Laura Tohe is Diné of the Sleepy Rock People clan and is the current Navajo Nation Poet Laureate for 2017-2019. A librettist and an award-winning poet, her books include No Parole Today, Making Friends with Water, Sister Nations, Tséyi, Deep in the Rock, and Code Talker Stories. Her commissioned librettos are Enemy Slayer, A Navajo Oratorio, for the Phoenix Symphony on the Naxos Classical Music label and Nahasdzáán in the Glittering World for Opera de Rouen made its world premiere in 2019 in France. She writes essays, stories, and a children’s play that have appeared in the U.S., Canada, and Europe with French, Dutch and Italian translations. She is the recipient of the 2019 American Indian Festival of Writers’s Award, Joy Harjo & the Lila Wallace Reader’s Digest Fund Award, the Dan Schilling Public Scholar Award and was twice nominated for the Pushcart Award.
What is lost and what is gained in translating creative work on the page? How do we keep the spirit of the original written work even as the words change and the nuance is sometimes lost between cultures? Authors and translators Alberto Ríos, Laura Tohe, and Ryka Aoki speak to the intricacies of working with multiple languages as a translative art form.
In the Indigenous Nation and the Navajo/Dine worldview, everything is in motion and is reflected in language that is verb-based and imagistic. This session focuses on images that speak for themselves and that open up to poetic interpretations on urgent environmental issues. How can poetic images convey the urgency of the issues that confront you on a level that comes from personal self-reflection and how does it resonate to other beings that inhabit the earth?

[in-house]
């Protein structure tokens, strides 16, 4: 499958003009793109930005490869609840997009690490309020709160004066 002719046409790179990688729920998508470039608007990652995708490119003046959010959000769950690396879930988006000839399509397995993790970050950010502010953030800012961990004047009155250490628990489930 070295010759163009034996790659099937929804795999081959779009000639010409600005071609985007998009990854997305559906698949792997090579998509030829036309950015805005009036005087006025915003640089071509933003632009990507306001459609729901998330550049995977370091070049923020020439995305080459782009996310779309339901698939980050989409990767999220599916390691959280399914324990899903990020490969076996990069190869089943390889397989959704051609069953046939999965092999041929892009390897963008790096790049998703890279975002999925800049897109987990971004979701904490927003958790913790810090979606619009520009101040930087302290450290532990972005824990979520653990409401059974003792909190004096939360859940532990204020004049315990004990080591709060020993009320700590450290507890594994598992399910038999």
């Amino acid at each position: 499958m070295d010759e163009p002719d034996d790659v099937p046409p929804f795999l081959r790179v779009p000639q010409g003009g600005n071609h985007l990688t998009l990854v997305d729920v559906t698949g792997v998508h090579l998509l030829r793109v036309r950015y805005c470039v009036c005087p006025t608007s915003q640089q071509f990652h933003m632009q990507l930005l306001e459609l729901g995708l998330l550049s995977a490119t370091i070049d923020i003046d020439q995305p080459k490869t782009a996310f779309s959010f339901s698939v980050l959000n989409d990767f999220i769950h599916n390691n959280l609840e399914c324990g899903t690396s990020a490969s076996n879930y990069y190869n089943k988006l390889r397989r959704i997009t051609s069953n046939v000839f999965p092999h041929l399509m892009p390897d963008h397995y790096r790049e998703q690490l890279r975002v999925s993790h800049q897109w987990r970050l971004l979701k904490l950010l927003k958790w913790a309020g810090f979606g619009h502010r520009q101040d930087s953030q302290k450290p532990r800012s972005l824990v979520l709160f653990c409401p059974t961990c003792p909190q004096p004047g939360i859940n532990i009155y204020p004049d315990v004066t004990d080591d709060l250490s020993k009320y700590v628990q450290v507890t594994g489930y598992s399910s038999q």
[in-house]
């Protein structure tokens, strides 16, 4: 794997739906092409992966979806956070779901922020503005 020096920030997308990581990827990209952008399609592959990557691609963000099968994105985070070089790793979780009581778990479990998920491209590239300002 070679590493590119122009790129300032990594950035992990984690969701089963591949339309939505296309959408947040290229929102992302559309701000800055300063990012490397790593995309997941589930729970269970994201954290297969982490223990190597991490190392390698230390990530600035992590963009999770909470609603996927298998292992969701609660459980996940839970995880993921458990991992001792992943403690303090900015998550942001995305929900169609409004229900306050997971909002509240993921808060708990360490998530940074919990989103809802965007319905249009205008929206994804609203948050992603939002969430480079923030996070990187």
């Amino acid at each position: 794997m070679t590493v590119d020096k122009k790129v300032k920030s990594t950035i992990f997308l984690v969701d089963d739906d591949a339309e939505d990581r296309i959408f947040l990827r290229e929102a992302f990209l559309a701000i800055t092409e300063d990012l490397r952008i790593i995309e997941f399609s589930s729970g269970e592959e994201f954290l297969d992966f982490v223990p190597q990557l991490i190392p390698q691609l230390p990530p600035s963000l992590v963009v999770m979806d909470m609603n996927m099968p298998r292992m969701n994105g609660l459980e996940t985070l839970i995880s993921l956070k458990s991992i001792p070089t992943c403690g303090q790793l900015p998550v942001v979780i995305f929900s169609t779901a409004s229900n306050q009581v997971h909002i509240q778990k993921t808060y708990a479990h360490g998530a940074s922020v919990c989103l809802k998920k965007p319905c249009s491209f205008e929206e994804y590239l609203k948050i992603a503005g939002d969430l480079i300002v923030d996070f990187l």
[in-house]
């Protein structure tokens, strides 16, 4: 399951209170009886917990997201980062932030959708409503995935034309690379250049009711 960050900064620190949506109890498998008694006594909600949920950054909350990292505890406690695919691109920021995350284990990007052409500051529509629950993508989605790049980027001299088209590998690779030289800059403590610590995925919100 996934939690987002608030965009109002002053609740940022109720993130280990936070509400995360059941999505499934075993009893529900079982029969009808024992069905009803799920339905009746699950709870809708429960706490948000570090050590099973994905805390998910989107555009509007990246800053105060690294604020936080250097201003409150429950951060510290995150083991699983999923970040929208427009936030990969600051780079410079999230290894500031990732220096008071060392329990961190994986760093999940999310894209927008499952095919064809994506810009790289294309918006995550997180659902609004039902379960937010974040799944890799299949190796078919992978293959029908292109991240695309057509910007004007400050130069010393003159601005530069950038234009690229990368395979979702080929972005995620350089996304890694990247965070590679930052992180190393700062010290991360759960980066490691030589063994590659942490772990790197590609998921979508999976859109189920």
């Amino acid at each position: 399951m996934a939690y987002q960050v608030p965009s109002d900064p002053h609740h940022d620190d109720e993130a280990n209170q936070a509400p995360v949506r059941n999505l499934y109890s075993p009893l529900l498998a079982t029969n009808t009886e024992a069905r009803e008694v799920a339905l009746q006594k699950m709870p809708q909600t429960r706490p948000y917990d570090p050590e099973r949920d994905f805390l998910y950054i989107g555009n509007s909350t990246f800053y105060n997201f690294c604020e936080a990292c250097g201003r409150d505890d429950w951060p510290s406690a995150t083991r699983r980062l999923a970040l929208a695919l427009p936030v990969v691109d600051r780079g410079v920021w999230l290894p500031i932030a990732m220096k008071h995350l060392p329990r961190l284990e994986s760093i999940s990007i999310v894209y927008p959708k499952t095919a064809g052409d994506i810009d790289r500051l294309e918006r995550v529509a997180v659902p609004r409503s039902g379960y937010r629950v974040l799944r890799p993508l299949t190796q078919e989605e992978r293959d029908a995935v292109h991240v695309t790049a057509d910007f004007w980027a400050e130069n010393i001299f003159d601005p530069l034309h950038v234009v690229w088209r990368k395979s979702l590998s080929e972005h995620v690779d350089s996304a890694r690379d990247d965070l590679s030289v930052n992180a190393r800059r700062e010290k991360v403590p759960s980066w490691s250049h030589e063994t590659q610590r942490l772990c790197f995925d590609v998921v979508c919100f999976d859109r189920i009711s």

In the world of poetry there seems to be greater choice to create images, to use and experiment with language and form in new ways. I think poetry, at least the poetry I’ve been writing, lends itself to collaboration with photographers, musicians, composers, and choreographers. Writing my first libretto was most challenging as I’d never written one and didn’t even know what it was when I accepted to work on it for Enemy Slayer, A Navajo Oratorio. My current project Nahasdzáán in the Glittering World, is also a collaborative piece. “Nahasdzáán” is a Diné word that translates to Mother Earth. I think our biggest challenge is not being able to talk over ideas in person as we live in separate countries. Performances are scheduled for 2019 in France and I want the audience to see beyond the stereotypes of how native peoples have been constructed in the past, that American Indigenous peoples have unique tribal nation identities and are not simply relics of the past. This is the other challenge I’m facing from an audience who will attend the performances.
In 2007, Arizona State University English professor Laura Tohe, whose father was a code talker, began an extensive search for surviving code talkers, with the goal of recording their recollections. In all, she interviewed 20 elderly code talkers and relatives of several deceased code talkers. The result is Code Talker Stories, an affecting collection of remembrances that detail in the code talkers' own words their military involvement. Infused with feeling and wisdom, these stories give readers an illuminating glimpse of Navajo culture, a way of life that helped ready the code talkers for the rigors of warfare.